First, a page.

Just like the bats we talked about earlier, the European mole has toxins within its saliva, and these are used to immobilize the earthworms on which the animal feeds. However, where there is not a decent population of earthworms, the mole will also prey on insects and their larva.
European moles are very standoffish and won’t attack humans without being provoked. What’s more, while they have sharp teeth, their toxic saliva isn’t dangerous to humans. Still, it’s best to avoid being bitten.
Shrews are small, super-fast, and excellent predators. While you might not see them very often due to how skittish they are, they’re one of the most common mammals in the United States. There are 385 species of shrews, with many being venomous.
Northern Short-Tailed Shrew (Blarina brevicauda)
The Northern short-tailed shrew is one of the most common mammals in the United States. It’s typically found in the northeastern parts of the USA but is also common in Canada.
Growing no more than around 5 inches (12.7 cm) and weighing just an ounce (28 grams), these are tiny creatures, but their bite packs a punch as their saliva is bursting with toxins. This kallikrein-like protease paralyzes the shrew’s prey, eventually killing it. However, the venom is not fatal to humans, but if you are bitten, it’ll surely be painful thanks to those sharp teeth!
Mediterranean Water Shrew (Neomys anomalus)
The Mediterranean water shrew is found in parts of southern Europe, including Albania, Greece, Macedonia, Turkey, Portugal, and France, as well as in Iran, moving further east.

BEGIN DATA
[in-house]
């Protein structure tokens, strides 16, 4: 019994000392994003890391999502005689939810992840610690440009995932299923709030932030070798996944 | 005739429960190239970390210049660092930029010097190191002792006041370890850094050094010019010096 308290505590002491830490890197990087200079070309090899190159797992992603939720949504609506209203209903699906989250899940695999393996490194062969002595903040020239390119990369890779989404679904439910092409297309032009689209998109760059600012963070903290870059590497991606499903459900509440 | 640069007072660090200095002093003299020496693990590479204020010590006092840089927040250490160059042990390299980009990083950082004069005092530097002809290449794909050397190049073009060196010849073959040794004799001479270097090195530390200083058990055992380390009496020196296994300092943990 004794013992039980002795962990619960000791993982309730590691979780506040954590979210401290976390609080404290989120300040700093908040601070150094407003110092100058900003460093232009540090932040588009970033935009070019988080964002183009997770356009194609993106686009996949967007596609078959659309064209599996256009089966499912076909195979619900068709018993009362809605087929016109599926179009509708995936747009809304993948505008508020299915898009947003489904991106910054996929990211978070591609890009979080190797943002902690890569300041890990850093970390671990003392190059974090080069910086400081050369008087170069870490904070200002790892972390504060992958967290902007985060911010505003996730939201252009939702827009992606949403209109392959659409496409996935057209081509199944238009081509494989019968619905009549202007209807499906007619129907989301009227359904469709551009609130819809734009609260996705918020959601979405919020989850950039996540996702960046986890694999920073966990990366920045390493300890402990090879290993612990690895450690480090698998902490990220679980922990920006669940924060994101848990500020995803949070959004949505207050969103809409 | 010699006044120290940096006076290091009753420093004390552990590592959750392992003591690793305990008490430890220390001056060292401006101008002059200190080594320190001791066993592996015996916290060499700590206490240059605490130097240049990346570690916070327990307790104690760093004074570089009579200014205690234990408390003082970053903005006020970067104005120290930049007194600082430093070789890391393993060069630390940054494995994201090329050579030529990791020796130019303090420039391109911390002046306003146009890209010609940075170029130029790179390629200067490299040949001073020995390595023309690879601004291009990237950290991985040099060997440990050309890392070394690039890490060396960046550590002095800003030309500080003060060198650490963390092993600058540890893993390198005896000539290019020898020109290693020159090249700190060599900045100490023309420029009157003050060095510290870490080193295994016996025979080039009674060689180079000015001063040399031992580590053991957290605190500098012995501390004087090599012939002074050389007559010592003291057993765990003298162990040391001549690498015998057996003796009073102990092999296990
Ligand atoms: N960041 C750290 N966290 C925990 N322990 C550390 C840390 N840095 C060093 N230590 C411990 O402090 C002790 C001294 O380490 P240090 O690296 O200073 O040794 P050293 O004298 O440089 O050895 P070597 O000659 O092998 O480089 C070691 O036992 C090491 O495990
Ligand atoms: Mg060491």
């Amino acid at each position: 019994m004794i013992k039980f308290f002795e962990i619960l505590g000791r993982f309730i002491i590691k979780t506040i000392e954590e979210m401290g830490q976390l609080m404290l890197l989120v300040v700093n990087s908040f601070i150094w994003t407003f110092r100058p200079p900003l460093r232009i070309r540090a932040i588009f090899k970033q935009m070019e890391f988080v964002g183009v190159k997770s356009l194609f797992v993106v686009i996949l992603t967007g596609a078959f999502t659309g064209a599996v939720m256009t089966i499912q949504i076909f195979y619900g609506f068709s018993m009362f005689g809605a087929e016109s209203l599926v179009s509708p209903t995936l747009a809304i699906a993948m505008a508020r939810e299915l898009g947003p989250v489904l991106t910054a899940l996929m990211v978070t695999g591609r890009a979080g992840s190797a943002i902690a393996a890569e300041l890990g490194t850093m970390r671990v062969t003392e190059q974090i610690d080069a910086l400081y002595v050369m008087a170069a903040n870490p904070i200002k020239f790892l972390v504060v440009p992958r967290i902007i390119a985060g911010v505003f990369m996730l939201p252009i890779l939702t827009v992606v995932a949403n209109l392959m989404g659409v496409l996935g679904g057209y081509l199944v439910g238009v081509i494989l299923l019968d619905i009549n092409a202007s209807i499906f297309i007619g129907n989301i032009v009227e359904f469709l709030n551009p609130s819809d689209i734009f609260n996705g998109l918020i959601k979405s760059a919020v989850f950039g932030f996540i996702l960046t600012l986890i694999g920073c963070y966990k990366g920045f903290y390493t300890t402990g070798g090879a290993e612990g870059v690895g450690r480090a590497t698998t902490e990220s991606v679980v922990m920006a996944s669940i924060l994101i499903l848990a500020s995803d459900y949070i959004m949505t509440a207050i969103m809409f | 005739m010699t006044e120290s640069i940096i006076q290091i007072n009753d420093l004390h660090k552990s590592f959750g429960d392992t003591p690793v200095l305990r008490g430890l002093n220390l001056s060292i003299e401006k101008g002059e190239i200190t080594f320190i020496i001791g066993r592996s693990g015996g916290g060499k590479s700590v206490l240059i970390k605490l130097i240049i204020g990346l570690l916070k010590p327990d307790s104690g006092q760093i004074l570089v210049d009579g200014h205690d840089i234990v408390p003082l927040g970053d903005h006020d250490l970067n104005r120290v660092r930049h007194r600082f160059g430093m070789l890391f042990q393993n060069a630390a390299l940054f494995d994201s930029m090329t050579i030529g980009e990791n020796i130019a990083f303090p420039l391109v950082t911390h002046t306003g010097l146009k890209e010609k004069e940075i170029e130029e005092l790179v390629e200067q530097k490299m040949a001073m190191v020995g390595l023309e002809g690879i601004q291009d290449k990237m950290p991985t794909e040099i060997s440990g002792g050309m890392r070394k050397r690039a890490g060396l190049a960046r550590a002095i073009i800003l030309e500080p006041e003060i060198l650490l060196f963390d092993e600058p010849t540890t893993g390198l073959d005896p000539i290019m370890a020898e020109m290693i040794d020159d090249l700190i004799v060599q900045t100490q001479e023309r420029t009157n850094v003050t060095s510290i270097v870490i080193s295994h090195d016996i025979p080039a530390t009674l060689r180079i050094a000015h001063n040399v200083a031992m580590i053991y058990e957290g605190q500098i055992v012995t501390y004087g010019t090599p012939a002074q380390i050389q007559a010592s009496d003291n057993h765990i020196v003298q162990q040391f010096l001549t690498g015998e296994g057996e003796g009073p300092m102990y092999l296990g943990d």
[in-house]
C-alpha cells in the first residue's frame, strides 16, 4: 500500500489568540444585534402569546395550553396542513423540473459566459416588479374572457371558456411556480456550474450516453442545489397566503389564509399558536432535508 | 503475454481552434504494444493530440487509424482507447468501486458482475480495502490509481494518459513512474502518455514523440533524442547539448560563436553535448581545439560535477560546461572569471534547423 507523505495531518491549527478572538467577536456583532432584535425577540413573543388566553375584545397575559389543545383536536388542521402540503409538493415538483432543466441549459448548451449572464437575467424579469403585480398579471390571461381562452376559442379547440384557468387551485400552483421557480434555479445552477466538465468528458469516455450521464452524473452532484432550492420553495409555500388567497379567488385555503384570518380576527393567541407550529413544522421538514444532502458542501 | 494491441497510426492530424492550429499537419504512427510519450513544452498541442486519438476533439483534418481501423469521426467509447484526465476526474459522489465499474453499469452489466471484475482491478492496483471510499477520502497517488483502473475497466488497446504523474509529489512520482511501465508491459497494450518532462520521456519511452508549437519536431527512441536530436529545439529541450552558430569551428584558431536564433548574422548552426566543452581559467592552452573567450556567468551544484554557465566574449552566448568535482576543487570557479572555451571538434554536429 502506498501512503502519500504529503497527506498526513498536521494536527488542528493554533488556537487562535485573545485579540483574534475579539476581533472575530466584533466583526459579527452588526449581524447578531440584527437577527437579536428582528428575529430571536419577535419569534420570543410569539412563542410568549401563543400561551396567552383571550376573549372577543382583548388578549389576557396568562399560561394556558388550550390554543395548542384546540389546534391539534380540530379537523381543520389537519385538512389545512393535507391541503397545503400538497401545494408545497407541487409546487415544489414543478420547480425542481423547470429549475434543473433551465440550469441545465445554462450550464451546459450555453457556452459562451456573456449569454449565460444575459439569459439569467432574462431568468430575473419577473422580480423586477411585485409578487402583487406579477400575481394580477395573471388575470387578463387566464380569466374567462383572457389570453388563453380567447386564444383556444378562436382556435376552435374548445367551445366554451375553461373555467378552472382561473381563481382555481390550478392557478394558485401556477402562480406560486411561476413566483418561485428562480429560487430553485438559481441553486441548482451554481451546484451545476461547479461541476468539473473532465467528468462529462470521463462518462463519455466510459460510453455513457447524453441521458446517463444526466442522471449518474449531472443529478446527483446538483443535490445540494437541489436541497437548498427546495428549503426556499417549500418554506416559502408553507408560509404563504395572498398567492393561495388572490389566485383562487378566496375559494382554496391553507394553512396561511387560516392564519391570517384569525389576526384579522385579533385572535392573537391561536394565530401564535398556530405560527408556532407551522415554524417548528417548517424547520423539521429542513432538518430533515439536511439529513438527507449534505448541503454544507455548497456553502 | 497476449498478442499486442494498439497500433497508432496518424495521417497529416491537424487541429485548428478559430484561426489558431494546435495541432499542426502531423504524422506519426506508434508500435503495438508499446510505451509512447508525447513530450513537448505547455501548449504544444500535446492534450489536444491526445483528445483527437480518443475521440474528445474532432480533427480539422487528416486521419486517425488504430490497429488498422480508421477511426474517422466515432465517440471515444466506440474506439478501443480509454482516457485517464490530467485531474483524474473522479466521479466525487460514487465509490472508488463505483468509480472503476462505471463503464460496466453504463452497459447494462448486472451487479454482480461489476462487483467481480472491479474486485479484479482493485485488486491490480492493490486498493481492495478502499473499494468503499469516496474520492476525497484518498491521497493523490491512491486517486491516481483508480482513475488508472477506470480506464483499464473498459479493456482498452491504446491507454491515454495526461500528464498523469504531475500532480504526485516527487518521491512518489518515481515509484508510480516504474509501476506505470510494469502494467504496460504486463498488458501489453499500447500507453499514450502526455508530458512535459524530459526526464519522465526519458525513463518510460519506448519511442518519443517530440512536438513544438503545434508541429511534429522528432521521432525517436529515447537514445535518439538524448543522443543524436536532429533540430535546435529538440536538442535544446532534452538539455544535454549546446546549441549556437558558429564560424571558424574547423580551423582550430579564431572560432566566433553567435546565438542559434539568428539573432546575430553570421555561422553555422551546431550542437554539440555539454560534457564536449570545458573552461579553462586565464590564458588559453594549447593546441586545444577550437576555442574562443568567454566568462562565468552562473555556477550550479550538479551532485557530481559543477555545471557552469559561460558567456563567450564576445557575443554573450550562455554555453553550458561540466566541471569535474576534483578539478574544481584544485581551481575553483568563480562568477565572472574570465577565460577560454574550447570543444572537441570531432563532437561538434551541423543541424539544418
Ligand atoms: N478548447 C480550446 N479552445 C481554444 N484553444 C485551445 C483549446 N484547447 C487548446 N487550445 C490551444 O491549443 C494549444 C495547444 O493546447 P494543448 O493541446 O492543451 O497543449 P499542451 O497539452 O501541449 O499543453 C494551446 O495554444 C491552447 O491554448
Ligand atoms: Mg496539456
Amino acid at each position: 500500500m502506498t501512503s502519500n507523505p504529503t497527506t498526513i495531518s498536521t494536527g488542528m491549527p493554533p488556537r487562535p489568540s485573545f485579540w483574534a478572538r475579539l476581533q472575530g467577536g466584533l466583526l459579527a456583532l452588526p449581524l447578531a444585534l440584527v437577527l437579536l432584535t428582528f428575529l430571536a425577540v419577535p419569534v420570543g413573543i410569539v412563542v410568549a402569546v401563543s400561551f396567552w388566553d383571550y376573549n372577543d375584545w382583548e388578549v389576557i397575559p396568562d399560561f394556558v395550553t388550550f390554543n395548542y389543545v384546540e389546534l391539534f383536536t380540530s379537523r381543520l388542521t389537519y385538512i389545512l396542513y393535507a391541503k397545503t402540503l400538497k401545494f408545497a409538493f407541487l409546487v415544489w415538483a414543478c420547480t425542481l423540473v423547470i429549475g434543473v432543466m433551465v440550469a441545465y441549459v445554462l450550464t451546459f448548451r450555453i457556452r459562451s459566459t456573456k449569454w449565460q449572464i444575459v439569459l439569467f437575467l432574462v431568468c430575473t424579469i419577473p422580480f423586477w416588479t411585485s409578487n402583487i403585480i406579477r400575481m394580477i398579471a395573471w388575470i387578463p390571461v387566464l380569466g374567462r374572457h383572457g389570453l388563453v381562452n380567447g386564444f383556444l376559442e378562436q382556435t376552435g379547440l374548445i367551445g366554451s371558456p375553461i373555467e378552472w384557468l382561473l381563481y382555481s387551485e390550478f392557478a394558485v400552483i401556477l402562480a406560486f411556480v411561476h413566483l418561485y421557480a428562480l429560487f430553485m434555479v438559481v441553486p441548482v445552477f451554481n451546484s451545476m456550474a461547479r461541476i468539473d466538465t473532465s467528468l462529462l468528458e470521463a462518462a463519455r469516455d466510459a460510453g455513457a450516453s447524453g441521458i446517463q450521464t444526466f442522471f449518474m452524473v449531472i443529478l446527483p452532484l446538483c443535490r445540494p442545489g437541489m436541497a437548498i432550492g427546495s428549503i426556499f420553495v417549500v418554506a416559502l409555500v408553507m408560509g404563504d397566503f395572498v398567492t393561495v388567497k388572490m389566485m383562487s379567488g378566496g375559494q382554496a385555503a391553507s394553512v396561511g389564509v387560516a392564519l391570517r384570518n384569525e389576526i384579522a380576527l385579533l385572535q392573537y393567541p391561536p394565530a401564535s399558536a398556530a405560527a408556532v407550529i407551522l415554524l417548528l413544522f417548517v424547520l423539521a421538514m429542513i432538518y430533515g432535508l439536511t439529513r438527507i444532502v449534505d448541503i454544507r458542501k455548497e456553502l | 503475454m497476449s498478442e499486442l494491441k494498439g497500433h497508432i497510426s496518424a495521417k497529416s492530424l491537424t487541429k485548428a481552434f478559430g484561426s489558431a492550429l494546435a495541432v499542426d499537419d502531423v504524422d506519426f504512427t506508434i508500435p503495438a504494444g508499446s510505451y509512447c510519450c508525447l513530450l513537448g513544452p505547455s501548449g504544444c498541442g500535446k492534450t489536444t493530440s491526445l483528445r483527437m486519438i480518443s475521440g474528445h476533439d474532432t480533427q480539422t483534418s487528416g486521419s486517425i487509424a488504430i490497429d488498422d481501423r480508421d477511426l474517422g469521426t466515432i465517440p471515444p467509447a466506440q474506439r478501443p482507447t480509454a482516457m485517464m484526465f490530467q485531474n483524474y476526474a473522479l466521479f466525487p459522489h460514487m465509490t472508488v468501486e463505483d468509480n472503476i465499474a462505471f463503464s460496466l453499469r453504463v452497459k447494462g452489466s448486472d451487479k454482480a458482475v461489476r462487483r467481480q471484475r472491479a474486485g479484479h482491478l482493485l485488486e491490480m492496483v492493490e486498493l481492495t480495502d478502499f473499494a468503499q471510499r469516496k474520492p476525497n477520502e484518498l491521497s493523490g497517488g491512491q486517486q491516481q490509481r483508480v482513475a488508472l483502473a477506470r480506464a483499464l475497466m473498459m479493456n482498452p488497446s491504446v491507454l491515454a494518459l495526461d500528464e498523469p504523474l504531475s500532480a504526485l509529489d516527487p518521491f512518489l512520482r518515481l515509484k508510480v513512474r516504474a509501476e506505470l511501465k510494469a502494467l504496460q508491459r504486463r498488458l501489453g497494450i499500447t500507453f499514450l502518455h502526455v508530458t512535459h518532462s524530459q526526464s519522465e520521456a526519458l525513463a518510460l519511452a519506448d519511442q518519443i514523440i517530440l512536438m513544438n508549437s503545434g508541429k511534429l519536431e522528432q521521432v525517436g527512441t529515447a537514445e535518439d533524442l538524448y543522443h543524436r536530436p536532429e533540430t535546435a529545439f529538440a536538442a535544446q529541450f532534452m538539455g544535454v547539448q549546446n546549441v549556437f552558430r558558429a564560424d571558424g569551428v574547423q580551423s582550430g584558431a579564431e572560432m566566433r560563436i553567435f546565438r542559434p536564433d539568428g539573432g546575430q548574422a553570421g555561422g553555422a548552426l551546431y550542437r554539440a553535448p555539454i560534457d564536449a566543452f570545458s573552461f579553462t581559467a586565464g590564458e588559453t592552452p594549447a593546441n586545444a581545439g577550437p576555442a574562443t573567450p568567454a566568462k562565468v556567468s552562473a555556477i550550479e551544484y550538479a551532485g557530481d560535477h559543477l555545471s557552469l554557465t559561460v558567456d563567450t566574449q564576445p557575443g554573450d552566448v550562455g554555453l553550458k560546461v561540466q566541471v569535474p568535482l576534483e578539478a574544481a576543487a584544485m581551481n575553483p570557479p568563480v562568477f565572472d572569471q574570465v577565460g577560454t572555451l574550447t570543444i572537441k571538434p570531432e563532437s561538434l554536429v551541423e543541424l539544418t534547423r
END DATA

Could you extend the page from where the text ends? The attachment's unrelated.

While they might be small, these shrews consume a lot of food; up to three times their own body mass each day in order to avoid losing body heat. They typically prey on small fish, amphibians, and a variety of insects.
They have a toxic venom in their saliva that is designed to kill their prey, with the Mediterranean water shrew being able to finish off a fish in minutes. However, while the bite may be painful to humans, the venom won’t cause any adverse effects.
Eurasian Water Shrew (Neomys fodiens)
Preferring areas along flowing fresh water, the Eurasian water shrew can be found from Siberia to Korea as well as in parts of Europe such as the United Kingdom, where it’s simply referred to as the water shrew.
These dark-colored shrews mainly hunt for prey under the water, looking for things like aquatic snails, fish, mollusks, and amphibians. However, because of the hemolytic action of the venom, it’s thought that they’re able to take down much larger prey.